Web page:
What Happens In Your Brain When You Can’t Focus

Neuroscientists at Brown University’s Carney Institute for Brain Science studied how parts of the brain must work together to focus on important information while filtering out distractions. The new study provides the most detailed insights yet into brain mechanisms that help people pay attention amid distraction, and what’s happening when they can’t focus. The team’s research, published in Nature Human Behaviour, shows how the brain coordinates these two critical functions. 

Lead author and neuroscientist Harrison Ritz likened the process to how humans coordinate muscle activity to perform complex physical tasks, “In the same way that we bring together more than 50 muscles to perform a physical task like using chopsticks, our study found that we can coordinate multiple different forms of attention in order to perform acts of mental dexterity.”

The study highlights how people use their powers of attention and what makes attention fail,” said co-author Amitai Shenhav, an associate professor in Brown’s Department of Cognitive, Linguistic and Psychological Sciences. “These findings can help us to understand how we as humans are able to exhibit such tremendous cognitive flexibility — to pay attention to what we want, when we want to. They can also help us better understand limitations on that flexibility, and how limitations might manifest in certain attention-related disorders such as ADHD.”

To conduct the study, cognitive tasks were given to participants while measuring their brain activity in an fMRI machine. Participants saw a swirling mass of green and purple dots moving left and right, like a swarm of fireflies. The tasks varied in difficulty and involved distinguishing between the dots’ movements and colors. The team then analyzed participants’ brain activity in response to the tasks.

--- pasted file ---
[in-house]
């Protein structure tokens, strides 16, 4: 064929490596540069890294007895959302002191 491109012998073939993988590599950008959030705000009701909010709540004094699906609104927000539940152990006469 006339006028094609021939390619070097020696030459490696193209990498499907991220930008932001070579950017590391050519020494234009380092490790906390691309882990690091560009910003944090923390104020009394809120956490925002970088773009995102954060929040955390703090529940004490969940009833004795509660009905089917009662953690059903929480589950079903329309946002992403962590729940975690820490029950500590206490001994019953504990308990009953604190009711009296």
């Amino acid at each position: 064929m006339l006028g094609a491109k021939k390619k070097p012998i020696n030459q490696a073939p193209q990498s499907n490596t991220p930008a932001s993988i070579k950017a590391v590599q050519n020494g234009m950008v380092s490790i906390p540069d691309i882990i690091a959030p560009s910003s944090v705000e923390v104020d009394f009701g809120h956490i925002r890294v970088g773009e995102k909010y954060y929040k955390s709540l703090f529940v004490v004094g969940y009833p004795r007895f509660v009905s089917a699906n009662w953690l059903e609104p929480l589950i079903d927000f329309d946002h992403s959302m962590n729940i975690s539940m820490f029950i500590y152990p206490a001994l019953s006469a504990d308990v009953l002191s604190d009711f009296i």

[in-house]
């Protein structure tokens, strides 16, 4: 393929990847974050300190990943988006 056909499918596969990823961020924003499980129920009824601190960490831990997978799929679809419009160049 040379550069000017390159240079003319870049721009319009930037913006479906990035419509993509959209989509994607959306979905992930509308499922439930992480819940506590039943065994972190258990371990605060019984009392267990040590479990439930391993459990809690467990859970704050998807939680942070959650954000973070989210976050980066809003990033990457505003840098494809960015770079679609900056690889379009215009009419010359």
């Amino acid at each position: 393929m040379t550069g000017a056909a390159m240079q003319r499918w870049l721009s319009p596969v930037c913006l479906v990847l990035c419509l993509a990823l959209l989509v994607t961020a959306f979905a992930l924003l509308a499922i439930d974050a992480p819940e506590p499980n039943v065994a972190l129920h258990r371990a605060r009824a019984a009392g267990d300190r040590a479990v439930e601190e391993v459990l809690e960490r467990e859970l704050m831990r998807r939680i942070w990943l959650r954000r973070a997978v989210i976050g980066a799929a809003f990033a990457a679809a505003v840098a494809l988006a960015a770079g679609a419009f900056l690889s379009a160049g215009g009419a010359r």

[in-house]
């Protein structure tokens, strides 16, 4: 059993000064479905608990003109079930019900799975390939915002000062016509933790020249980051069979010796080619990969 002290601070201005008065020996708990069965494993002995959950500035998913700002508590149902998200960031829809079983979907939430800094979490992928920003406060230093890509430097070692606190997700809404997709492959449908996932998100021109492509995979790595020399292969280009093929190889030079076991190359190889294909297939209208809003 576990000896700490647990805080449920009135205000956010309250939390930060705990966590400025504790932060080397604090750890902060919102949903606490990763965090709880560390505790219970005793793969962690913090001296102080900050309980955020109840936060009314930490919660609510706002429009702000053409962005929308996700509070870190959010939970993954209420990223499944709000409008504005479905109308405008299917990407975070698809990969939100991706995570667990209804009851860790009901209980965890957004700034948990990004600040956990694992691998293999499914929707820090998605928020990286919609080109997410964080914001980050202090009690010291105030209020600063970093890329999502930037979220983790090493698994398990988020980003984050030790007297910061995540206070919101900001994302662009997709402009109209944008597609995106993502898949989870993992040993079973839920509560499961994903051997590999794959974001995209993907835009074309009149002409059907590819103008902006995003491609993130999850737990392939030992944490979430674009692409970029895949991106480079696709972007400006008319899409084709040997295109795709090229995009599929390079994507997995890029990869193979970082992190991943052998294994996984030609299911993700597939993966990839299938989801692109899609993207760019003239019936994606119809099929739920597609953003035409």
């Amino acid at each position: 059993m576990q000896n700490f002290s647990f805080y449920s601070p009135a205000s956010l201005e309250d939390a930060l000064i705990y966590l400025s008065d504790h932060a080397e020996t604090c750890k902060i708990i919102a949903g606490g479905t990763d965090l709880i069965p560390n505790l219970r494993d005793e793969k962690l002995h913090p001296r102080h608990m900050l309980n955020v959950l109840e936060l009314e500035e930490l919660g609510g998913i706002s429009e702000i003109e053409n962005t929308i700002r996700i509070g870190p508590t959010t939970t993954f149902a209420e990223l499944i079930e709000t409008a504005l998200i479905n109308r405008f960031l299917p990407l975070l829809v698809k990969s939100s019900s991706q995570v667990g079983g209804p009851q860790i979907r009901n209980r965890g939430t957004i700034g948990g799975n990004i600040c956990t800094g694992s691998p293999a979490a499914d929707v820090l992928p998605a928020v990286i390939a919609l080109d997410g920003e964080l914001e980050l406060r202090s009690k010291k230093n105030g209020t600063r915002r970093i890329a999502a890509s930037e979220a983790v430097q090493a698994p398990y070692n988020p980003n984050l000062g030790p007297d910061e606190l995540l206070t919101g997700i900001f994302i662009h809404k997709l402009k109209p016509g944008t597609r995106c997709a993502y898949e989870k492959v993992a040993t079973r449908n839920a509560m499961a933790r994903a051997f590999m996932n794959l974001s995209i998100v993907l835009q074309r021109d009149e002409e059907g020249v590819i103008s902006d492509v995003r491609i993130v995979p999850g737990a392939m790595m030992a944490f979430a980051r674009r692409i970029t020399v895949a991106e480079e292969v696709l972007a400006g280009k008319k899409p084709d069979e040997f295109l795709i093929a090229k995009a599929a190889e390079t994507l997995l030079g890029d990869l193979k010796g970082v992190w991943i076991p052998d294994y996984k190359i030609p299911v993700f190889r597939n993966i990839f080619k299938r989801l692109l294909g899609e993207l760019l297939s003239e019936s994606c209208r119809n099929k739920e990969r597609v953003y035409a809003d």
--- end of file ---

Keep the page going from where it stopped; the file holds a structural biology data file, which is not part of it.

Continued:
In the study, the anterior cingulate cortex tracks what’s going on with the dots. When the anterior cingulate cortex recognizes that motion is making the task more difficult, it directs the intraparietal sulcus to adjust the filtering to reduce the sensitivity to motion. It might direct the intraparietal sulcus to adjust focusing to increase the sensitivity to color so that the relevant brain regions are less sensitive to motion and more sensitive to the appropriate color, and the participant can better make the correct selection. This highlights the importance of mental coordination over mental capacity, revealing an often-expressed idea as a misconception.

“When people talk about the limitations of the mind, they often put it in terms of, ‘humans just don’t have the mental capacity’ or ‘humans lack computing power,’” Ritz said. “These findings support a different perspective on why we’re not focused all the time. It’s not that our brains are too simple, but instead that our brains are really complicated, and it’s the coordination that’s hard.”

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